Risk averse investors in share markets in many cases rely on mutual or exchange traded funds managed by experts. The assumption behind this strategy seems obvious – experts have the training and the time to thoroughly research both macro and micro economic conditions and the markets in which the stocks they add and subtract from their manage portfolios operate as well as the fundamentals of the stock under consideration.

This is not to suggest investors with higher levels of risk tolerance do not ignore expert opinion from market and industry analysts when picking stocks for their self-managed portfolios.

Forecasting is a critical component of most economists and stock market and industry sector analysts. Cynics who scoff at the value of forecasts point to the multiple sources of quotes along the following lines , with the first credited to Nobel Laureate physicist Niels Bohr:

  • Prediction is very difficult, especially if it’s about the future.

US author Mark Twain and American baseball icons Casey Stengel and Yogi Berra reportedly made similar comments.

Add to that the following observation from one of the most influential economists of the twentieth century – John Kenneth Galbraith, who said:


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  • There are two kinds of forecasters: those who don’t know, and those who don’t know they don’t know.

Yet these oft repeated bromides do little if anything to dampen the enthusiasm of so many investors for expert forecasts. Investors flock to sectors and individual stocks on the rise, backed by a boatload of positive expert opinion. When the experts are right, the search for some semblance of certainty is reinforced, and social scientists are now telling us humans have an innate craving for certainty. When experts get it wrong, many investors rationalise the misleading forecast with a multitude of reasons, most of them relating to events beyond the control of the forecasters.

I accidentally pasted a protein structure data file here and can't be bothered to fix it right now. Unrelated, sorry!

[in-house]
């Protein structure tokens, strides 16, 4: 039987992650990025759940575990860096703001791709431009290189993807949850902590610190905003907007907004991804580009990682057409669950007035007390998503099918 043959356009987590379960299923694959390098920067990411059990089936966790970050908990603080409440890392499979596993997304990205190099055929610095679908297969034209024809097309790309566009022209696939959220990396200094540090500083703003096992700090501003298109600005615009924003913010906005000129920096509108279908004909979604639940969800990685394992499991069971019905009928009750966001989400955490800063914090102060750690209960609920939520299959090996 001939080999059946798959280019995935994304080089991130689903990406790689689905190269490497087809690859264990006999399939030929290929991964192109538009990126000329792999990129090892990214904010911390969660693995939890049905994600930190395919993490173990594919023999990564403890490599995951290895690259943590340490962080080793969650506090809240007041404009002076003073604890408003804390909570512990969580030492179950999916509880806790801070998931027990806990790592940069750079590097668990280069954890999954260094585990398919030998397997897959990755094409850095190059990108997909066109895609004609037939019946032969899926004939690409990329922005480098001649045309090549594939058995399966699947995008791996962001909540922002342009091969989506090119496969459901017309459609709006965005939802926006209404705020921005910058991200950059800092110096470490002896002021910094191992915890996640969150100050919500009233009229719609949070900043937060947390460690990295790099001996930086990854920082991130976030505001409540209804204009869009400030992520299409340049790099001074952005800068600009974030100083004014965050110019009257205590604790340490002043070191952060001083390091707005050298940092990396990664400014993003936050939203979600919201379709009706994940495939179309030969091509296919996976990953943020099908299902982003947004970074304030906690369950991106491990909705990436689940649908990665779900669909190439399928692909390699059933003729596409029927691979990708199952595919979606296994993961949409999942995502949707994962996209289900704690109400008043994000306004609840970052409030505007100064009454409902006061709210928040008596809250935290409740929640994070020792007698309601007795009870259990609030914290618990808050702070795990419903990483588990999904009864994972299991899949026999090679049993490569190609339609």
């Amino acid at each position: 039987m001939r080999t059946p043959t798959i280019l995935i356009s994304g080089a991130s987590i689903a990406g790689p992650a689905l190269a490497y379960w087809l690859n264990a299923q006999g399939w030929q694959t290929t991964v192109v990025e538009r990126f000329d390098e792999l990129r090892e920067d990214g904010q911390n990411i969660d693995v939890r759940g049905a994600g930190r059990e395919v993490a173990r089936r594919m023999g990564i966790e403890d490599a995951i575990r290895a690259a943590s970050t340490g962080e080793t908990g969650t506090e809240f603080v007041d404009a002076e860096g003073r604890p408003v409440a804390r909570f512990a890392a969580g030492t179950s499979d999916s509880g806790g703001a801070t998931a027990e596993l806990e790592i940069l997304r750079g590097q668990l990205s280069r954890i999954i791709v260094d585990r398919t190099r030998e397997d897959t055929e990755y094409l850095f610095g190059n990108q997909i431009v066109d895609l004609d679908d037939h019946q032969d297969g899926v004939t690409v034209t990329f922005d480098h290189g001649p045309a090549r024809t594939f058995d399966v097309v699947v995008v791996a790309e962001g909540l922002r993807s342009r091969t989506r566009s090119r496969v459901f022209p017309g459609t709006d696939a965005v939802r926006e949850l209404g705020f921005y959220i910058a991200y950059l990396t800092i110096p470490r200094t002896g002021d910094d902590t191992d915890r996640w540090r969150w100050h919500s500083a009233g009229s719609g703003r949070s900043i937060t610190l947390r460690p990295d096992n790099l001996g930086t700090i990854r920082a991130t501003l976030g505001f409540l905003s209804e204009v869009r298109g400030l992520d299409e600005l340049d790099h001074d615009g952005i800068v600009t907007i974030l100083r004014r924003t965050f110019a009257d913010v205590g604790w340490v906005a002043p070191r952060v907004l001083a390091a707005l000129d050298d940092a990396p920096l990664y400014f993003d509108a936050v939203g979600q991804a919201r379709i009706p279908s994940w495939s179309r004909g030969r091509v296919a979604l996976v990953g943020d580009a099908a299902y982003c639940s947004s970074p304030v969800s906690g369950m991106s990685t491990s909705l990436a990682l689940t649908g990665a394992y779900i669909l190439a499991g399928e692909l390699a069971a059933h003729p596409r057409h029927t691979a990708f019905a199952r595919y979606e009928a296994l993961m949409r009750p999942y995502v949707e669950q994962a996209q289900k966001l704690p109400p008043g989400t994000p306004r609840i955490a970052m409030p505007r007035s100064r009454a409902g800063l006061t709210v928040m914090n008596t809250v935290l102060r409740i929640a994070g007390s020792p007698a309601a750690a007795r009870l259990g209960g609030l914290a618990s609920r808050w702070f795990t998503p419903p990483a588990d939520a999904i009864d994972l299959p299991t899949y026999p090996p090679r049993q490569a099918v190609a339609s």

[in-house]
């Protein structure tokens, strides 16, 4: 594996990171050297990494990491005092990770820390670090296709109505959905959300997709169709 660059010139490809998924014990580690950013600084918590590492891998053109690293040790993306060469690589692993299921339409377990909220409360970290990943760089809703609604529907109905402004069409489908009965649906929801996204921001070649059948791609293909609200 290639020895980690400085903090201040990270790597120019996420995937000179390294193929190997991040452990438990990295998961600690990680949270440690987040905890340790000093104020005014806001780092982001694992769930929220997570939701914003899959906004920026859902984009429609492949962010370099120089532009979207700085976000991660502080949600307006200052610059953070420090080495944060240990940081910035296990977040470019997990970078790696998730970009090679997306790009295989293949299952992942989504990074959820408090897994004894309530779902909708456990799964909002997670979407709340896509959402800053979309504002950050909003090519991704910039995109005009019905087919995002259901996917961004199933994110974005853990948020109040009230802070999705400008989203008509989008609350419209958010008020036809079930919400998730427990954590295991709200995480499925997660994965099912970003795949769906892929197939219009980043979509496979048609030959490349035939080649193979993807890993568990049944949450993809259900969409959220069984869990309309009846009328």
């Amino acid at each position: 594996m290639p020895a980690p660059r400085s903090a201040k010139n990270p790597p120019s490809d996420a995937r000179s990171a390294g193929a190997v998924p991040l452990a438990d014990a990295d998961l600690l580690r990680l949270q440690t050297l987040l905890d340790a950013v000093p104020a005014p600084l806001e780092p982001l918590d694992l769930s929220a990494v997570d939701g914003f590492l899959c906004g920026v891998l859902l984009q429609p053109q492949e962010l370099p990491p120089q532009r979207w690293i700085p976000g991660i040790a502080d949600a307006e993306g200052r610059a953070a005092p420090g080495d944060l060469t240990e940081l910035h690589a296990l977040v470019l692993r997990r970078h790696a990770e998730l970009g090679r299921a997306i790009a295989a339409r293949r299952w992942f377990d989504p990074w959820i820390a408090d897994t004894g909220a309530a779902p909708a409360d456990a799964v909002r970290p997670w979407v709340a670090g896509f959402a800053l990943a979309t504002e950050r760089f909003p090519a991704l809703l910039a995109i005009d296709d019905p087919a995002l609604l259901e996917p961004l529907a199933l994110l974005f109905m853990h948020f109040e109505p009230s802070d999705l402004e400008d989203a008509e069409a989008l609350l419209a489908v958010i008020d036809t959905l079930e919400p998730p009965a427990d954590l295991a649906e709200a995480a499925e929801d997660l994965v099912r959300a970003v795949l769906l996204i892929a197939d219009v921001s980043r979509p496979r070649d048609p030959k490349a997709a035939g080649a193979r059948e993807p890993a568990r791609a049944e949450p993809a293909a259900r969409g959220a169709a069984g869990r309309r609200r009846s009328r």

On 16 December of 2022, an article appearing on forbes.com entitled “Why Market Predictions Are So Often Wrong” took an interesting turn on the right/wrong debate.

The article’s author cites the work of behavioral psychologist and management expert Philip Tetlock’s twenty years studying the predictive ability of experts in a variety of fields. In his 2005 book “Expert Political Judgment” Tetlock provided this startling metaphor by way of explanation:

  • imagine a bunch of chimpanzees throwing darts at a board full of predictions, with the hits beating the accuracy of the experts.

Sounds preposterous? A study comparing the predictive ability of laboratory rats with Yale undergraduates was conducted in the 1970’s. The rats predicted the side of a maze where a treat rested 60% of the time, while the students accuracy predictive rate was 52%.

Metaphors are not literally true, suggesting instead a comparison to explain an idea. In this case, “dart-throwing chimps” suggests the low probability of predictive success, particularly in situations where a complicated maze of factors can affect the outcome.